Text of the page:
When it comes to road movies and the cars gaining higher status than the actors, the black Pontiac Trans Ams that mocked Buford T Justice in the Smokey and The Bandit movies is up there with the Duke Boys’ orange 01 Dodge Charger and Steve McQueen’s Bullitt Mustang.
If you were a child of the eighties like me and preferred road movies over superheroes, Burt Reynolds was Superman. He only had to grin at the camera, give his signature laugh before effortlessly kicking up dust and sliding onto the highway and I’d be cheering and wishing I was old enough to drive.
Along with those Good ‘Ole Boys outrunning the clumsy Hazzard County cops to the sounds of upbeat country music, The Bandit and the bumbling Buford gave me equally as much laughter and love for the automobile – in fact, I loved the cop cars nearly as much.
So how much is movie car worth when it should have its own tyre treads set into the stars along Hollywood Boulevard? Can you put a price on a car so cool its movie star driver actually kept it after the director’s final, “And that’s a wrap!”
Well it seems you can put a price on fame as the ’77 Trans Am previously owned by Burt the Bandit ended up for auction and eventually sold through the Julien’s Auction house in Las Vegas last weekend.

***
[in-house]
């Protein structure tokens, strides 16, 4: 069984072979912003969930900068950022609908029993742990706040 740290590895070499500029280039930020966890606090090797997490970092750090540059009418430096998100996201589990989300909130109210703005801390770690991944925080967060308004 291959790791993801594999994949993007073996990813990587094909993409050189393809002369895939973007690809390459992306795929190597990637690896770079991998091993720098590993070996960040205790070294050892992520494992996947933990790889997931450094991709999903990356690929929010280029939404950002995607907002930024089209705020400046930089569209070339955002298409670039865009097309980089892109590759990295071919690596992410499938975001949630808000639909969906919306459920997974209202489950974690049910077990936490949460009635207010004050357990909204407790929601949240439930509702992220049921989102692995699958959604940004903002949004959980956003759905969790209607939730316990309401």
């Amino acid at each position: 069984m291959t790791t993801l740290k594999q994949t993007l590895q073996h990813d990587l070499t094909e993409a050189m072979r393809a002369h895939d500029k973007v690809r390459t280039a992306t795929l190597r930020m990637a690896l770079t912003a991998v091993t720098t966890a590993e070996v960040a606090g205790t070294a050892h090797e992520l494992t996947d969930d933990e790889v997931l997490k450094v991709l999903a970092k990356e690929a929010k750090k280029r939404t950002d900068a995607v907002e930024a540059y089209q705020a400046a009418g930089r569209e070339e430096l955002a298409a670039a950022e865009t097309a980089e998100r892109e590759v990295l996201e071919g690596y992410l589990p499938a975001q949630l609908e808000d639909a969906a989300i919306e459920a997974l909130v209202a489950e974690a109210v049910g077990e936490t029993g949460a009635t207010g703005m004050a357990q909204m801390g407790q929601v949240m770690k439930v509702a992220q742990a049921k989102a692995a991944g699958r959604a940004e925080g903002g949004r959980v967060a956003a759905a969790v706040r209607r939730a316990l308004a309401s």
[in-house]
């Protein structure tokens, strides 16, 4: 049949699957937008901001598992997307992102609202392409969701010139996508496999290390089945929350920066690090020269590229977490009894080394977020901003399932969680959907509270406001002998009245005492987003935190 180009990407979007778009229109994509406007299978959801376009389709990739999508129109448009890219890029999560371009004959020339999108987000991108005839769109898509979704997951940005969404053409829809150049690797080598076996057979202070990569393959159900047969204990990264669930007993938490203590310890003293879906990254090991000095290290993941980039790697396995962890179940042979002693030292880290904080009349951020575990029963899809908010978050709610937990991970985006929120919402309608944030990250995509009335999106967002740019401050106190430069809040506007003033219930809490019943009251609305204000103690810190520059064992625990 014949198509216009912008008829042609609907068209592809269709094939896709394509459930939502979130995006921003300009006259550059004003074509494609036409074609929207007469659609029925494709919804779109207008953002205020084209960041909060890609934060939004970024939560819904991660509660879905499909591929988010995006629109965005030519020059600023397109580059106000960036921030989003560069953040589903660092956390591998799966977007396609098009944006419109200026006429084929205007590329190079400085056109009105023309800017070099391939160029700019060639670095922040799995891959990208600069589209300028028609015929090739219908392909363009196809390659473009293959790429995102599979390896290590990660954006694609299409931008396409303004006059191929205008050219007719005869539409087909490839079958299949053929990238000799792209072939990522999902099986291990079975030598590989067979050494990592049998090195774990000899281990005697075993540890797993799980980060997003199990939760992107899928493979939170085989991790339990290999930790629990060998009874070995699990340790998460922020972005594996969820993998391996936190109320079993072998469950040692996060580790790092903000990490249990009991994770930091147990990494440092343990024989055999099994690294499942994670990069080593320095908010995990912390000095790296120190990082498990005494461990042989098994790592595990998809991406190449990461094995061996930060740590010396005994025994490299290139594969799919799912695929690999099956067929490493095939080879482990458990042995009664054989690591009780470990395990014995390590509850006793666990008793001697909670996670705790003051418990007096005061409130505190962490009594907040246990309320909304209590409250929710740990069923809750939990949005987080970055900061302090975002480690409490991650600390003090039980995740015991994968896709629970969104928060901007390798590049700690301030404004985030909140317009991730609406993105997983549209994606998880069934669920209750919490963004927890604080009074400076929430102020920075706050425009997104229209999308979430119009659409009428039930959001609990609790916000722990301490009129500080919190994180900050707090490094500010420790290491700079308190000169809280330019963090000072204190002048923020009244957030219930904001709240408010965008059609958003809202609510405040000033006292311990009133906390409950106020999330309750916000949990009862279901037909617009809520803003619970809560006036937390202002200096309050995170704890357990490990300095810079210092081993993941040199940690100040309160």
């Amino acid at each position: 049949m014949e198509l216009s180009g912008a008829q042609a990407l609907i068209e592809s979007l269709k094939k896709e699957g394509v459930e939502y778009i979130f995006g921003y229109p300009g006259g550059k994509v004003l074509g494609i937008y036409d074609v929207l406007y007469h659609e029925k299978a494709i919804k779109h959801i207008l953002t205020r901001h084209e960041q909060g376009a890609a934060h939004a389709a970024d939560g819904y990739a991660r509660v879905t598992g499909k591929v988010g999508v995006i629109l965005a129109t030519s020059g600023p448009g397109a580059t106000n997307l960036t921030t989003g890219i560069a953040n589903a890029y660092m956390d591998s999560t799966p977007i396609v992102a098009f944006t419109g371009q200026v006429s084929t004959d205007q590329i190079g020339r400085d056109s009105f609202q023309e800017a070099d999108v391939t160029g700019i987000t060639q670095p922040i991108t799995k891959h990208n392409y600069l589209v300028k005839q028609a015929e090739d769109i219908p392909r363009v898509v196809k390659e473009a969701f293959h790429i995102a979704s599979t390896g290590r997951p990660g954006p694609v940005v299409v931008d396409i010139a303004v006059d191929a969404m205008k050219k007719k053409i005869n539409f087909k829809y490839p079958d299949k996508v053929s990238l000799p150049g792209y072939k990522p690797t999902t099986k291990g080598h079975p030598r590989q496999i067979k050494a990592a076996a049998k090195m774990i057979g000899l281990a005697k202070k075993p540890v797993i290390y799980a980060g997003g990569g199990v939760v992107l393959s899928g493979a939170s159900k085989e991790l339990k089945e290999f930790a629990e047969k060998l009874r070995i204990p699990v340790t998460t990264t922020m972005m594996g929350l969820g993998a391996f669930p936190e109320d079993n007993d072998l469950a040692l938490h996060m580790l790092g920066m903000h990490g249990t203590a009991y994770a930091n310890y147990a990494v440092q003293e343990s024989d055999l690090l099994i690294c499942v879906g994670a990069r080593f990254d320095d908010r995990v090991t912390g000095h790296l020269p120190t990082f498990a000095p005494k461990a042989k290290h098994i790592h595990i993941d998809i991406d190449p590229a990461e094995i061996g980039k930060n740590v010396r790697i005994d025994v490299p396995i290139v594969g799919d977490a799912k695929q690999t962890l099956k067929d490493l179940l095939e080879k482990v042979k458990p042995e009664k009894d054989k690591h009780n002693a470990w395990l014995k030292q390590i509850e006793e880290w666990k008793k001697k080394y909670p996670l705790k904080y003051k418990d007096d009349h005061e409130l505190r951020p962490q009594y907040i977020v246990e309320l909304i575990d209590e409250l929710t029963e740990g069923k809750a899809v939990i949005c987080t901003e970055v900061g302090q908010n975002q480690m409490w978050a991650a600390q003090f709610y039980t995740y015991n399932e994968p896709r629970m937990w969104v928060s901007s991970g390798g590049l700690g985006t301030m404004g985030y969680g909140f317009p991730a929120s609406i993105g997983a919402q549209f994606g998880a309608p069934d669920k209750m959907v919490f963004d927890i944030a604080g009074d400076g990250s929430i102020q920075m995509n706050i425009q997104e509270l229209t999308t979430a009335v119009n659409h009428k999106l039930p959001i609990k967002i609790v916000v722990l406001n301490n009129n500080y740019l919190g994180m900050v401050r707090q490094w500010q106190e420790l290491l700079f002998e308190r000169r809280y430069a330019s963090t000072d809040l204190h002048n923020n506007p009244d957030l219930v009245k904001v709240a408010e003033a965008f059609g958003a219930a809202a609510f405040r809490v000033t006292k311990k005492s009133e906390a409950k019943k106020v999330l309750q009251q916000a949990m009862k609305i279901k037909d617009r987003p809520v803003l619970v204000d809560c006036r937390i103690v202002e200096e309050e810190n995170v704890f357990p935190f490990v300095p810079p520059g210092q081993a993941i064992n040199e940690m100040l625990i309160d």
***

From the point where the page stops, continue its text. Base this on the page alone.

Although Reynolds included his awards, art collection and even movie props, none of them came close to grabbing the bidders’ attention than the black Pontiac and the golden ‘Screaming Chicken’ logo emblazoned across its hood.
There wasn’t a great deal of information available on the car other than it was a promotional vehicle for the movie and Reynolds held on to it after the movie finished its rounds.
The auction photos revealed the car needed some restoration, although it’s thought the best way to go would be to simply preserve the gold detailing than replace it, especially the “1977 Pontiac Trans Am Owned By Burt Reynolds” door tag.
All of Reyonlds’ items sold well above their estimates, from a $17.5K canoe from the film, Deliverance, to a $9K jacket from Stroker Ace, an item estimated to sell at only $600.
The Trans Am was no exception, its mere $80,000 estimate topped by another $400K.
So it seems the price of a Hollywood A list car is around the $500K mark, and if you ask me, it’s worth every penny.
I haven’t got $500K so I’m going to go and dig out my Hot Wheel collection instead.